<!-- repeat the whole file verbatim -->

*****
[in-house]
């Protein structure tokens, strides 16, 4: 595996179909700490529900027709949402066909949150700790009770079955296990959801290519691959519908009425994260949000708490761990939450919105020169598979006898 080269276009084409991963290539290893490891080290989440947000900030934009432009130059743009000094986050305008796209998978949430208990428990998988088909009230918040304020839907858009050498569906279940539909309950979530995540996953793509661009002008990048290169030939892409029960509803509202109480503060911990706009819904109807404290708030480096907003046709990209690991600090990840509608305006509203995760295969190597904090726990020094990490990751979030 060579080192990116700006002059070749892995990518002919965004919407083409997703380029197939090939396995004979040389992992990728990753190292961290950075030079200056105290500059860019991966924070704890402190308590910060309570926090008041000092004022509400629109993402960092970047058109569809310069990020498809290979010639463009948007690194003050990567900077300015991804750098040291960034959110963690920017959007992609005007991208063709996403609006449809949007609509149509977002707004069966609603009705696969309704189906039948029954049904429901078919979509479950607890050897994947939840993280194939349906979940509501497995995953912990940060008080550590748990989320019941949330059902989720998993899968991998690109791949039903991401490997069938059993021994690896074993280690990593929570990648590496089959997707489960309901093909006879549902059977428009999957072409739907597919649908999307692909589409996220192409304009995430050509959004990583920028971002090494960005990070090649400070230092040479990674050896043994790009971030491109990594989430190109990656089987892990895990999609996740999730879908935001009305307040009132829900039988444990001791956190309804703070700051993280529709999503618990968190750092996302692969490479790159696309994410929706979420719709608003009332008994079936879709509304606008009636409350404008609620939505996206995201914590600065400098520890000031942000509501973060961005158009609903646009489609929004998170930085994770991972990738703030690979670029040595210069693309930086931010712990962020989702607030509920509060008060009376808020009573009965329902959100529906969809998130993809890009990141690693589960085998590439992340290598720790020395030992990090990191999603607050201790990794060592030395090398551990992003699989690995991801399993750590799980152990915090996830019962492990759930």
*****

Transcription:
[in-house]
């Protein structure tokens, strides 16, 4: 595996179909700490529900027709949402066909949150700790009770079955296990959801290519691959519908009425994260949000708490761990939450919105020169598979006898 080269276009084409991963290539290893490891080290989440947000900030934009432009130059743009000094986050305008796209998978949430208990428990998988088909009230918040304020839907858009050498569906279940539909309950979530995540996953793509661009002008990048290169030939892409029960509803509202109480503060911990706009819904109807404290708030480096907003046709990209690991600090990840509608305006509203995760295969190597904090726990020094990490990751979030 060579080192990116700006002059070749892995990518002919965004919407083409997703380029197939090939396995004979040389992992990728990753190292961290950075030079200056105290500059860019991966924070704890402190308590910060309570926090008041000092004022509400629109993402960092970047058109569809310069990020498809290979010639463009948007690194003050990567900077300015991804750098040291960034959110963690920017959007992609005007991208063709996403609006449809949007609509149509977002707004069966609603009705696969309704189906039948029954049904429901078919979509479950607890050897994947939840993280194939349906979940509501497995995953912990940060008080550590748990989320019941949330059902989720998993899968991998690109791949039903991401490997069938059993021994690896074993280690990593929570990648590496089959997707489960309901093909006879549902059977428009999957072409739907597919649908999307692909589409996220192409304009995430050509959004990583920028971002090494960005990070090649400070230092040479990674050896043994790009971030491109990594989430190109990656089987892990895990999609996740999730879908935001009305307040009132829900039988444990001791956190309804703070700051993280529709999503618990968190750092996302692969490479790159696309994410929706979420719709608003009332008994079936879709509304606008009636409350404008609620939505996206995201914590600065400098520890000031942000509501973060961005158009609903646009489609929004998170930085994770991972990738703030690979670029040595210069693309930086931010712990962020989702607030509920509060008060009376808020009573009965329902959100529906969809998130993809890009990141690693589960085998590439992340290598720790020395030992990090990191999603607050201790990794060592030395090398551990992003699989690995991801399993750590799980152990915090996830019962492990759930």